We would all be well-served to first zoom out and attune ourselves to the bigger-picture body language and behavior that can very clearly tell us whether a dog—or a baby ;)—wishes to avoid interacting with us or others around them.

If you’d like to read more about the context-specific nature of displacement behaviors and “stress signals”, check out this blog by the always insightful Dr. Patricia McConnell.

A “Forest First” Approach to Body Language

If you want to up your game when it comes to reading dogs (and babies, and human adults, and whole host of other mammalian species, too!), try taking a “Forest First” approach.

When you are interacting with or observing someone, attune yourself to these two big behavioral indicators to determine whether the interaction is one the other individual would really rather avoid:

1. Watch for TENSION

Stressed dogs are tense—just like stressed people! And while the presence of tension doesn’t automatically indicate a negative emotional state, it does generally indicate a dog who, at the very least, isn’t feeling totally relaxed and at ease about a given interaction or situation.

Here are common ways to spot tension in dogs (and people, too!)

  1. Do you see brows furrowed/knitted together?
  2. Are the corners of their mouth tight or pulled forward?
  3. Are their shoulders and body loose and relaxed, or are they stiff, rigid?

2. Watch for AVOIDANCE

A display of avoidant behavior doesn’t necessarily mean a dog (or person) is feeling scared or stressed. But it does mean that individual doesn’t want to engage with us at the moment, for whatever reason.

And unless we have a legitimate reason to need to press forward with the interaction, their signals of avoidance should be reason enough for us to hang back and give them some space.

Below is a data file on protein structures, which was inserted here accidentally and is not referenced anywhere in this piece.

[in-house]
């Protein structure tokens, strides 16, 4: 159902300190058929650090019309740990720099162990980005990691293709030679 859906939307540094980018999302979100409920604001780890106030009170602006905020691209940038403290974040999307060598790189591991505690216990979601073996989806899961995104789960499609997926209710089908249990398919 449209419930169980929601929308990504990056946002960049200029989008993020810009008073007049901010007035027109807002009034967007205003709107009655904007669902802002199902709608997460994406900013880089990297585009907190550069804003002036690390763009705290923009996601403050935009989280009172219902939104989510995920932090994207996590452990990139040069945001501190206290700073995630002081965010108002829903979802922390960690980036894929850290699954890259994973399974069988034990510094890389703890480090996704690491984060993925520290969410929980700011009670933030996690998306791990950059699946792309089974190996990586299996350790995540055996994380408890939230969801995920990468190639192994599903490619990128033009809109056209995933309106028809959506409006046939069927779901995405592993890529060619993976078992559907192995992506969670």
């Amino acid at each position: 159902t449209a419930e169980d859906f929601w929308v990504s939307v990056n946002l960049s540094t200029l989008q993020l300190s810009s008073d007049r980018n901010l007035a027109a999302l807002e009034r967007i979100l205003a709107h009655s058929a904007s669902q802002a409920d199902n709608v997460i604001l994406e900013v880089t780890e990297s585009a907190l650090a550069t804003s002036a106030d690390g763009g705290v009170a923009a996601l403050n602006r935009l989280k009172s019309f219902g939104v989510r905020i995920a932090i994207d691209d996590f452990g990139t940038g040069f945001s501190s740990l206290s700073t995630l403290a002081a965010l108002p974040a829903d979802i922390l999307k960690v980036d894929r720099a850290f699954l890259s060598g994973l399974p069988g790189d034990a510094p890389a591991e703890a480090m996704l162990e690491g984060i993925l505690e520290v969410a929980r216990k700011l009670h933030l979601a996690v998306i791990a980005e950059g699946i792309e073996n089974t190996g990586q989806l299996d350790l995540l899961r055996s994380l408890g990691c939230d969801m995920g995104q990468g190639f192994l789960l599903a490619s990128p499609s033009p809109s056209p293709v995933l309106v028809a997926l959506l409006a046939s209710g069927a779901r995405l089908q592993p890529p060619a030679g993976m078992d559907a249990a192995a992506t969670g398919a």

Here are some common ways to spot avoidant behavior:

  1. Is the individual sneaking quick, darting looks your direction, then looking away? Or perhaps they’re staring at you, but out of the corner of their eye. They’re probably not feeling very comfortable, and are trying to gather more information about you without interacting directly. Don’t try to engage with them just yet.
  2. Are they avoiding eye contact altogether, deeply engrossed in the grass, a bird, their toy…basically, anything but you? They’re not interested in interacting.
  3. Are they turning their head and/or body down or away from you, even slightly? Also not interested.
  4. How is their weight shifted? Is the dog standing perfectly neutral, shoulders directly above their front paws? Or are they leaning back/away slightly, indicating a desire to avoid, or are they shifted forward/toward you slightly?

These “forest-level” indicators alone aren’t enough to tell you, for example, whether a tense dog who is staring at and leaning toward you views you as a threat to dismantle, or just really wants to come check out what’s in your treat pouch. (That’s when learning more about all the discrete, dog-specific behaviors becomes helpful!)